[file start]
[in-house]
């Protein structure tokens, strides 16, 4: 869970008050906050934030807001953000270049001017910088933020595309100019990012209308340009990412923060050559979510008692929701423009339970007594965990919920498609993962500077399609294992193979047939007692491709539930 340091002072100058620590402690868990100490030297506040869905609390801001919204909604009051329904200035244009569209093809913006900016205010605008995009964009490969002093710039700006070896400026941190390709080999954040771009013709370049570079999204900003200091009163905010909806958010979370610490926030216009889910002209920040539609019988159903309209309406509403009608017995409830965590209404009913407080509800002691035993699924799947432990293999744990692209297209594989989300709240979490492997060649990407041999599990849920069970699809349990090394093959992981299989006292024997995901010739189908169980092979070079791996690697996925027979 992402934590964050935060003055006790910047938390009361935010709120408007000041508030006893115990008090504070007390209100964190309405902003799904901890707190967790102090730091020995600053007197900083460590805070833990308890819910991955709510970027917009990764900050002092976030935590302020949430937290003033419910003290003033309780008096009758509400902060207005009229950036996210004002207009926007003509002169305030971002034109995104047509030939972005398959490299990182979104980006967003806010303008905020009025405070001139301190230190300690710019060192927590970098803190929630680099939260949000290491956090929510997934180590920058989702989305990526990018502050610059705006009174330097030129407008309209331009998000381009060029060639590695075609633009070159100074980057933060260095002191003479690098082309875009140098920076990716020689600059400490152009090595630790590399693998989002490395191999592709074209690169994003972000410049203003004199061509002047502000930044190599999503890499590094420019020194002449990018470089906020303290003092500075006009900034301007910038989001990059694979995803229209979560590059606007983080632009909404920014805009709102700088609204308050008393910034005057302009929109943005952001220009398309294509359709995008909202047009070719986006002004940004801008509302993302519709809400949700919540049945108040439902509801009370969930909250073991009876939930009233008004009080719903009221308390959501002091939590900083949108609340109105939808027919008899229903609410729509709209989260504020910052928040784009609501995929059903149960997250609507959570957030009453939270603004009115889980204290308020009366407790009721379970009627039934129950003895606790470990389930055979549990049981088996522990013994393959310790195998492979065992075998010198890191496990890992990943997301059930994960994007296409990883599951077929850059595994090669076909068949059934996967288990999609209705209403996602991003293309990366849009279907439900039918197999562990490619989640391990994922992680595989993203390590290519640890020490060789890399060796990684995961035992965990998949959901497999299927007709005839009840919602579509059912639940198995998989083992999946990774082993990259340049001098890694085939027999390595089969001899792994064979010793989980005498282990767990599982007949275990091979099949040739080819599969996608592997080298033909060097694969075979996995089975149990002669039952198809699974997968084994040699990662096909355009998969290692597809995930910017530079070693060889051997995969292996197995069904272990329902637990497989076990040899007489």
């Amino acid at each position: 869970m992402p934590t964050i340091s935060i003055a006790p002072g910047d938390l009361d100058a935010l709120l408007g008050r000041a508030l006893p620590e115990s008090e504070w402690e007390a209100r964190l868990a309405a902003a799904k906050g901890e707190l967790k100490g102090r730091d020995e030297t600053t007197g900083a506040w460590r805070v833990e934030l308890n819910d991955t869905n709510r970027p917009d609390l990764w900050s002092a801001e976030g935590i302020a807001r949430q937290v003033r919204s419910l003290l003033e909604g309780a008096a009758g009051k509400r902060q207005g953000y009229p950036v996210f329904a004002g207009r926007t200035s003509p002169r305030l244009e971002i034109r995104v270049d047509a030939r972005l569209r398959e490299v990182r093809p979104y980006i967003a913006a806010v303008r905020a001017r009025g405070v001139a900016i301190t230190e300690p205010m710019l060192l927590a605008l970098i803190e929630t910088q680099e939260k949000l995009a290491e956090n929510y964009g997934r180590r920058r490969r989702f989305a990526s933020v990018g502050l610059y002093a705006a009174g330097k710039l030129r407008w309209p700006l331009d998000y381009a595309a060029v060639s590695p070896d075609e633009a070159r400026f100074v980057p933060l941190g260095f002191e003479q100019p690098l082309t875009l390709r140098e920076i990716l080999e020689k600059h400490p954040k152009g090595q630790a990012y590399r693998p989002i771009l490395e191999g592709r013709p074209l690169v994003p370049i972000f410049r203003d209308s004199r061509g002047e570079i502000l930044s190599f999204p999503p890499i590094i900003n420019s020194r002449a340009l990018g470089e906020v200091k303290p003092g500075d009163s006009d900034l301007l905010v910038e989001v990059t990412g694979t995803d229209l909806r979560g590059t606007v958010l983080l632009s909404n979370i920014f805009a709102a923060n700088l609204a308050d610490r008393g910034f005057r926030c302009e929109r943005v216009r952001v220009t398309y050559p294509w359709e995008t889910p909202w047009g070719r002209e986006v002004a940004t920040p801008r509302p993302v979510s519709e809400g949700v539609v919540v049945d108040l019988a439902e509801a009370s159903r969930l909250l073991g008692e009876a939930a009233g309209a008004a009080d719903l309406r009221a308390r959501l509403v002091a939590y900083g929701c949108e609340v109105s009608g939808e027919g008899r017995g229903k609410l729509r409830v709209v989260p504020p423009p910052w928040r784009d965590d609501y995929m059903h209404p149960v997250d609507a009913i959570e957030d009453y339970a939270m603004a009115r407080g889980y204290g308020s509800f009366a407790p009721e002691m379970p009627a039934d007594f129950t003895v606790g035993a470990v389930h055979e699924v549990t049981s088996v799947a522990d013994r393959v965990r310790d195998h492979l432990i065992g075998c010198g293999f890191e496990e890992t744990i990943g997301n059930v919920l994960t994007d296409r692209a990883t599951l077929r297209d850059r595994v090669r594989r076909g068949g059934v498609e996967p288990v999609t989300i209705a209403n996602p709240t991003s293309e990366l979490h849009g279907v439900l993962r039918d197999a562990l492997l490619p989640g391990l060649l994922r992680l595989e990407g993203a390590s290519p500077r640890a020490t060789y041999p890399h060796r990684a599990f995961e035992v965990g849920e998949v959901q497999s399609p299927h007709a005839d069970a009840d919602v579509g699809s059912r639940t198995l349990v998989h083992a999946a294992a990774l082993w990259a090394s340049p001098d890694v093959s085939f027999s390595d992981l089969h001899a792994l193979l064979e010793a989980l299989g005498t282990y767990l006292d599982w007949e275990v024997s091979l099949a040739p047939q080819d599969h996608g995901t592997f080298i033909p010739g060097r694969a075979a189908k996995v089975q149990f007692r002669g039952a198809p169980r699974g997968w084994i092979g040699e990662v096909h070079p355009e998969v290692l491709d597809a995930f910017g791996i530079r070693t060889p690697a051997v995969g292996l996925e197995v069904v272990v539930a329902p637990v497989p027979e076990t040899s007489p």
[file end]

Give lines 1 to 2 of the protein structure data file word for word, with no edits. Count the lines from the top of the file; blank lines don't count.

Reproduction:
[in-house]
């Protein structure tokens, strides 16, 4: 869970008050906050934030807001953000270049001017910088933020595309100019990012209308340009990412923060050559979510008692929701423009339970007594965990919920498609993962500077399609294992193979047939007692491709539930 340091002072100058620590402690868990100490030297506040869905609390801001919204909604009051329904200035244009569209093809913006900016205010605008995009964009490969002093710039700006070896400026941190390709080999954040771009013709370049570079999204900003200091009163905010909806958010979370610490926030216009889910002209920040539609019988159903309209309406509403009608017995409830965590209404009913407080509800002691035993699924799947432990293999744990692209297209594989989300709240979490492997060649990407041999599990849920069970699809349990090394093959992981299989006292024997995901010739189908169980092979070079791996690697996925027979 992402934590964050935060003055006790910047938390009361935010709120408007000041508030006893115990008090504070007390209100964190309405902003799904901890707190967790102090730091020995600053007197900083460590805070833990308890819910991955709510970027917009990764900050002092976030935590302020949430937290003033419910003290003033309780008096009758509400902060207005009229950036996210004002207009926007003509002169305030971002034109995104047509030939972005398959490299990182979104980006967003806010303008905020009025405070001139301190230190300690710019060192927590970098803190929630680099939260949000290491956090929510997934180590920058989702989305990526990018502050610059705006009174330097030129407008309209331009998000381009060029060639590695075609633009070159100074980057933060260095002191003479690098082309875009140098920076990716020689600059400490152009090595630790590399693998989002490395191999592709074209690169994003972000410049203003004199061509002047502000930044190599999503890499590094420019020194002449990018470089906020303290003092500075006009900034301007910038989001990059694979995803229209979560590059606007983080632009909404920014805009709102700088609204308050008393910034005057302009929109943005952001220009398309294509359709995008909202047009070719986006002004940004801008509302993302519709809400949700919540049945108040439902509801009370969930909250073991009876939930009233008004009080719903009221308390959501002091939590900083949108609340109105939808027919008899229903609410729509709209989260504020910052928040784009609501995929059903149960997250609507959570957030009453939270603004009115889980204290308020009366407790009721379970009627039934129950003895606790470990389930055979549990049981088996522990013994393959310790195998492979065992075998010198890191496990890992990943997301059930994960994007296409990883599951077929850059595994090669076909068949059934996967288990999609209705209403996602991003293309990366849009279907439900039918197999562990490619989640391990994922992680595989993203390590290519640890020490060789890399060796990684995961035992965990998949959901497999299927007709005839009840919602579509059912639940198995998989083992999946990774082993990259340049001098890694085939027999390595089969001899792994064979010793989980005498282990767990599982007949275990091979099949040739080819599969996608592997080298033909060097694969075979996995089975149990002669039952198809699974997968084994040699990662096909355009998969290692597809995930910017530079070693060889051997995969292996197995069904272990329902637990497989076990040899007489």